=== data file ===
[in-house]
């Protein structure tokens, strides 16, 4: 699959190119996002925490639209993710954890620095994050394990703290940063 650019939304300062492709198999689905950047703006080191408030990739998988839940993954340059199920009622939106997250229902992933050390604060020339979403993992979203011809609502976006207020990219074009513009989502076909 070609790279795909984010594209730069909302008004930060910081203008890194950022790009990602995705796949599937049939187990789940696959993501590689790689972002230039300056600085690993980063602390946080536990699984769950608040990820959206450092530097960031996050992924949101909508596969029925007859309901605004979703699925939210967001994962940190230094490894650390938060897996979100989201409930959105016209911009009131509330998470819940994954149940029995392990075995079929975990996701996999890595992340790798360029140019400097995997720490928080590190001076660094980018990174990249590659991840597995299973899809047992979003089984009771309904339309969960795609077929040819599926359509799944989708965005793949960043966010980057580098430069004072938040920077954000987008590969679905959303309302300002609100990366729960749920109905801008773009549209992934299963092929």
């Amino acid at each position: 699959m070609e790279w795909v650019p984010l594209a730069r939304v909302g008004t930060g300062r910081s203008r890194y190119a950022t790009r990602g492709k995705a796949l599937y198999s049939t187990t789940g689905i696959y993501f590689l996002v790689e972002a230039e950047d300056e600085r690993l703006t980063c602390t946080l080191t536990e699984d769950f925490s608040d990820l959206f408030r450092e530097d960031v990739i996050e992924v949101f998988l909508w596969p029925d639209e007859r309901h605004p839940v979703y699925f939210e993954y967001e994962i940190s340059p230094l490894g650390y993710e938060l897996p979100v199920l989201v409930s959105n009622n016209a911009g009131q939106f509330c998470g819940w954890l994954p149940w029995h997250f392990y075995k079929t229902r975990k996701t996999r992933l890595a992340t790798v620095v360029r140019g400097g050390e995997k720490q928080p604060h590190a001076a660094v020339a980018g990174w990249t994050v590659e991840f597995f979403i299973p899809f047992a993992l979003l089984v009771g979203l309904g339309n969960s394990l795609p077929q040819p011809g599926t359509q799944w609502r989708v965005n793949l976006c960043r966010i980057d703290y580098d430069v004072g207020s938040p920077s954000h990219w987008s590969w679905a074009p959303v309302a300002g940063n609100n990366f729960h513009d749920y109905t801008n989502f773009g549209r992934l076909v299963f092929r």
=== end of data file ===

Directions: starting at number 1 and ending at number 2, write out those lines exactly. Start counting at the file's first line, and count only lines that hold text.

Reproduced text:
[in-house]
């Protein structure tokens, strides 16, 4: 699959190119996002925490639209993710954890620095994050394990703290940063 650019939304300062492709198999689905950047703006080191408030990739998988839940993954340059199920009622939106997250229902992933050390604060020339979403993992979203011809609502976006207020990219074009513009989502076909 070609790279795909984010594209730069909302008004930060910081203008890194950022790009990602995705796949599937049939187990789940696959993501590689790689972002230039300056600085690993980063602390946080536990699984769950608040990820959206450092530097960031996050992924949101909508596969029925007859309901605004979703699925939210967001994962940190230094490894650390938060897996979100989201409930959105016209911009009131509330998470819940994954149940029995392990075995079929975990996701996999890595992340790798360029140019400097995997720490928080590190001076660094980018990174990249590659991840597995299973899809047992979003089984009771309904339309969960795609077929040819599926359509799944989708965005793949960043966010980057580098430069004072938040920077954000987008590969679905959303309302300002609100990366729960749920109905801008773009549209992934299963092929």